a bon mot

a bon mot

a funny or clever remark Wilde's bons mots are legendary.
See also: bon, mot
References in classic literature ?
The donjon of Vincennes was considered very unhealthy and Madame de Rambouillet had said that the room in which the Marechal Ornano and the Grand Prior de Vendome had died was worth its weight in arsenic -- a bon mot which had great success.
You need not hurry when the object is only to prevent my saying a bon mot, for there is not the least wit in my nature.
Just as Monsieur de Talleyrand was supposed to hail all events of whatever kind with a bon mot, so in these days of the Restoration the clerical party had the credit of doing and undoing everything.
Such combinations were powerful: he would lovingly support a young architect or student who he would feel to be sincere and engaged, but he could waspishly send a bon mot out to a member of the audience who was leaving early.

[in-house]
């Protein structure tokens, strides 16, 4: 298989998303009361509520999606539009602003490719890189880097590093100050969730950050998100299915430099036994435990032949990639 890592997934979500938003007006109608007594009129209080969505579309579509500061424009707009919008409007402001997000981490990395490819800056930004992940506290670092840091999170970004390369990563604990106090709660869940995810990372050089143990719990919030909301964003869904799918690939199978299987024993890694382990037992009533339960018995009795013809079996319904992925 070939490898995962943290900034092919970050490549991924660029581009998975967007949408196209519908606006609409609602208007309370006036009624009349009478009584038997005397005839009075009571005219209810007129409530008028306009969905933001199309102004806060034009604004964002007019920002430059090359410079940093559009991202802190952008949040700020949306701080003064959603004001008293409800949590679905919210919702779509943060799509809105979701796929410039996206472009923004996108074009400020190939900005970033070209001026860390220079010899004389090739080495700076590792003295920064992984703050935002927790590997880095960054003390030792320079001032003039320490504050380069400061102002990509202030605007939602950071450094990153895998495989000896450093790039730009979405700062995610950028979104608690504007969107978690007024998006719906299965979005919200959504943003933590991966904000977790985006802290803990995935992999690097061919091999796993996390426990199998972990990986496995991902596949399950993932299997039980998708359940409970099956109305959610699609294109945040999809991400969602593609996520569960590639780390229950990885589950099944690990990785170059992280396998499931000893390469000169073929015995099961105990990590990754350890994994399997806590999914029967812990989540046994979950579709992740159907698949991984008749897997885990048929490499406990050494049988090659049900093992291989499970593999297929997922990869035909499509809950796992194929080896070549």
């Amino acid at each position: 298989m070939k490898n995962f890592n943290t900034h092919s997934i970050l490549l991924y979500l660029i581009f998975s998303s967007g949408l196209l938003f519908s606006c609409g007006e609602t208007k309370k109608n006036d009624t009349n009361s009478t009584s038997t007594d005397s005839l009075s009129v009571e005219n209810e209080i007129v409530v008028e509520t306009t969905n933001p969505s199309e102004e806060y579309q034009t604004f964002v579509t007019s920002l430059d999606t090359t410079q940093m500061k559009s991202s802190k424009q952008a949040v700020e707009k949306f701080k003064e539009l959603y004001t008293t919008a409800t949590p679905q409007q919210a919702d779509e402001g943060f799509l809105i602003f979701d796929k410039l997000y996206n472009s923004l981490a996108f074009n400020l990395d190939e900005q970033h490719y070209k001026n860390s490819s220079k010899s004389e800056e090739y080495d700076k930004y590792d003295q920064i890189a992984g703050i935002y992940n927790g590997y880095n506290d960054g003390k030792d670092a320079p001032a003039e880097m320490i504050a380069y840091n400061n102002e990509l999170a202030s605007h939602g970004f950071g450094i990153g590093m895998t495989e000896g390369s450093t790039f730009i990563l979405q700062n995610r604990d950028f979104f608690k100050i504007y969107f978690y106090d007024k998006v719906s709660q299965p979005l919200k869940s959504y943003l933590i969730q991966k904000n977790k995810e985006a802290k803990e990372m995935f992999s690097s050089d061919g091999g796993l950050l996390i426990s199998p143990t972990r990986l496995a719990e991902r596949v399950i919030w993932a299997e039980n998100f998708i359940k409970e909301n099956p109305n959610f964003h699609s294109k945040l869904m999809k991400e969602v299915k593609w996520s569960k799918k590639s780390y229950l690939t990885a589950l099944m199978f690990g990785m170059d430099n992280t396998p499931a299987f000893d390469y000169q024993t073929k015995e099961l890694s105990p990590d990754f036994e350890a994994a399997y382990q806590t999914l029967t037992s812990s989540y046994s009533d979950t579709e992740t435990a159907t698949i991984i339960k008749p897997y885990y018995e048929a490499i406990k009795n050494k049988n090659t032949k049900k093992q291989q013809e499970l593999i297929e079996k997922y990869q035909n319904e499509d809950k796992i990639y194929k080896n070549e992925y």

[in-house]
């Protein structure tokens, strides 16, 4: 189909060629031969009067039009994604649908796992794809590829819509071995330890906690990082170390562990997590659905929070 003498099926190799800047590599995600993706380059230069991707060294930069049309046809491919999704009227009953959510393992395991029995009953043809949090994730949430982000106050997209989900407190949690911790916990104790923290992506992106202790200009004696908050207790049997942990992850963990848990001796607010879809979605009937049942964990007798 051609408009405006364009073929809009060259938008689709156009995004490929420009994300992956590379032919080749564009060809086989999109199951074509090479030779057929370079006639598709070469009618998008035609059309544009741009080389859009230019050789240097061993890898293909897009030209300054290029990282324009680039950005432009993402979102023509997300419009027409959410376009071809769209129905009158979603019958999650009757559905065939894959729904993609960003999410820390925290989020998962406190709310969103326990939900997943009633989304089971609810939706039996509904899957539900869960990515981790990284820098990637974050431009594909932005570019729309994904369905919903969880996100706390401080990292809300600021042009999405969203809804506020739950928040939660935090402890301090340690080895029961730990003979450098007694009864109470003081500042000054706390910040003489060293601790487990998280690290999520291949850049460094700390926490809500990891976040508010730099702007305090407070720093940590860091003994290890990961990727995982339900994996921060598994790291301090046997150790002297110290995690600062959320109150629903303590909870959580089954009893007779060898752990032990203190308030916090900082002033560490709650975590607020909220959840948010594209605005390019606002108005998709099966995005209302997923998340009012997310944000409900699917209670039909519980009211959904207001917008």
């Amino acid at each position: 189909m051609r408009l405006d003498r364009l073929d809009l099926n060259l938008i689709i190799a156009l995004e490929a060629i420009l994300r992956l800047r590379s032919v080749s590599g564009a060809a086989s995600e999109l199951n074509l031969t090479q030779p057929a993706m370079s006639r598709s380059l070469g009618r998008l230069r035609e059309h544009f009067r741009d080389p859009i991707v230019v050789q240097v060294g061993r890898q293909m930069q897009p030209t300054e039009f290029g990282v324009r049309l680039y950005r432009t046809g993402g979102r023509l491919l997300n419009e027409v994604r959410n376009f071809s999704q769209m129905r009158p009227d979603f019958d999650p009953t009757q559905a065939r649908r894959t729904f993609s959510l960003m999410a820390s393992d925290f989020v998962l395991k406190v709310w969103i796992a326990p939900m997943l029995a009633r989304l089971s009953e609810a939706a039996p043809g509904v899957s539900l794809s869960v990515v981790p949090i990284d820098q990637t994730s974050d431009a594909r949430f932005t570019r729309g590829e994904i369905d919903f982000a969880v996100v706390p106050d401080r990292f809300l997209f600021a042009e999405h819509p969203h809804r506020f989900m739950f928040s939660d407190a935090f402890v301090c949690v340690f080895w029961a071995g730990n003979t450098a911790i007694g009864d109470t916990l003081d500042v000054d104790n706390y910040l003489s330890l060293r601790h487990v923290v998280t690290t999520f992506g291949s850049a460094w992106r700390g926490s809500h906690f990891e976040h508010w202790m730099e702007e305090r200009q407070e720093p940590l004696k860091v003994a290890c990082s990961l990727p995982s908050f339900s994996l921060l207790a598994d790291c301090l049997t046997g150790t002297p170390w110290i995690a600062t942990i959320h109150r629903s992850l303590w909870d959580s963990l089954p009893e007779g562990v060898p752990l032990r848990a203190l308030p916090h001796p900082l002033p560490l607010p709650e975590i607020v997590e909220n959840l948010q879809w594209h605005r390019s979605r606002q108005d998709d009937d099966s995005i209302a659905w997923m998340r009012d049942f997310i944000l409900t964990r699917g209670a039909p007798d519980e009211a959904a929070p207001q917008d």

Thierry Mugler tosses off a bon mot in the film about clothing's utility to the wearer to get laid, and Altman allows this bromide, with its vulgar directness, to linger in the film's rankness; yet Mugler is expressing mainly his own preoccupation with up-front sexuality.
When loosing a bon mot against politicians in The New York Review of Books or chortling his way through a review of the current vulgar best sellers, Gore Vidal is more intent on turning the arch phrase than on presenting an idea; political ideas, especially, are for him mere excuses to display his exquisite moves.